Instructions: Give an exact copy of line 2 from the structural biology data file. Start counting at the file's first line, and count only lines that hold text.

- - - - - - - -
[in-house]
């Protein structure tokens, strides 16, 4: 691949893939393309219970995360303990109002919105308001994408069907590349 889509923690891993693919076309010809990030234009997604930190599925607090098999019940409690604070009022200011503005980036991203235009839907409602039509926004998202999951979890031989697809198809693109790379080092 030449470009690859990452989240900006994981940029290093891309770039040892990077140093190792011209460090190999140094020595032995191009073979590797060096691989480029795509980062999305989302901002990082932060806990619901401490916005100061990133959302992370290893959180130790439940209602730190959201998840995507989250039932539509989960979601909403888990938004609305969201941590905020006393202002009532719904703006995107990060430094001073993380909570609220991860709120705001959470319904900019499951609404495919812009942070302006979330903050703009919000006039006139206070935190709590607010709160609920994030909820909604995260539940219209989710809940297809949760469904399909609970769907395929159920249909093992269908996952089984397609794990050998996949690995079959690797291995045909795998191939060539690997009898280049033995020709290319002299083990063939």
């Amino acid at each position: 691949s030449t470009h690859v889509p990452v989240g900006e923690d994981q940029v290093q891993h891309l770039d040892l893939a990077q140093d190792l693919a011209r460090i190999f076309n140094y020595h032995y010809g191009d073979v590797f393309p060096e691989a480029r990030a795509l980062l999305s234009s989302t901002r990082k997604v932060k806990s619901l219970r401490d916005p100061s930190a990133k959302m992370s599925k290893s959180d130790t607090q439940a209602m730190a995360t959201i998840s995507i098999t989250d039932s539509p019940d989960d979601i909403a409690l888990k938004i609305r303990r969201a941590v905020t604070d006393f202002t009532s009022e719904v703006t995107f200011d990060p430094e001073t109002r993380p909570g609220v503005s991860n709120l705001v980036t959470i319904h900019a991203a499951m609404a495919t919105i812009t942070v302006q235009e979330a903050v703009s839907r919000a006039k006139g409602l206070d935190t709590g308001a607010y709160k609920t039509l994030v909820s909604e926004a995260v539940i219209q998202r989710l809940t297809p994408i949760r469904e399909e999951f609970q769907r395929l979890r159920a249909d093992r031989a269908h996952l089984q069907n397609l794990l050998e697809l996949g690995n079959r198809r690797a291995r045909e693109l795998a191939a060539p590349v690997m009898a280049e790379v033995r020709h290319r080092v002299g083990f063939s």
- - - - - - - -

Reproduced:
């Protein structure tokens, strides 16, 4: 691949893939393309219970995360303990109002919105308001994408069907590349 889509923690891993693919076309010809990030234009997604930190599925607090098999019940409690604070009022200011503005980036991203235009839907409602039509926004998202999951979890031989697809198809693109790379080092 030449470009690859990452989240900006994981940029290093891309770039040892990077140093190792011209460090190999140094020595032995191009073979590797060096691989480029795509980062999305989302901002990082932060806990619901401490916005100061990133959302992370290893959180130790439940209602730190959201998840995507989250039932539509989960979601909403888990938004609305969201941590905020006393202002009532719904703006995107990060430094001073993380909570609220991860709120705001959470319904900019499951609404495919812009942070302006979330903050703009919000006039006139206070935190709590607010709160609920994030909820909604995260539940219209989710809940297809949760469904399909609970769907395929159920249909093992269908996952089984397609794990050998996949690995079959690797291995045909795998191939060539690997009898280049033995020709290319002299083990063939």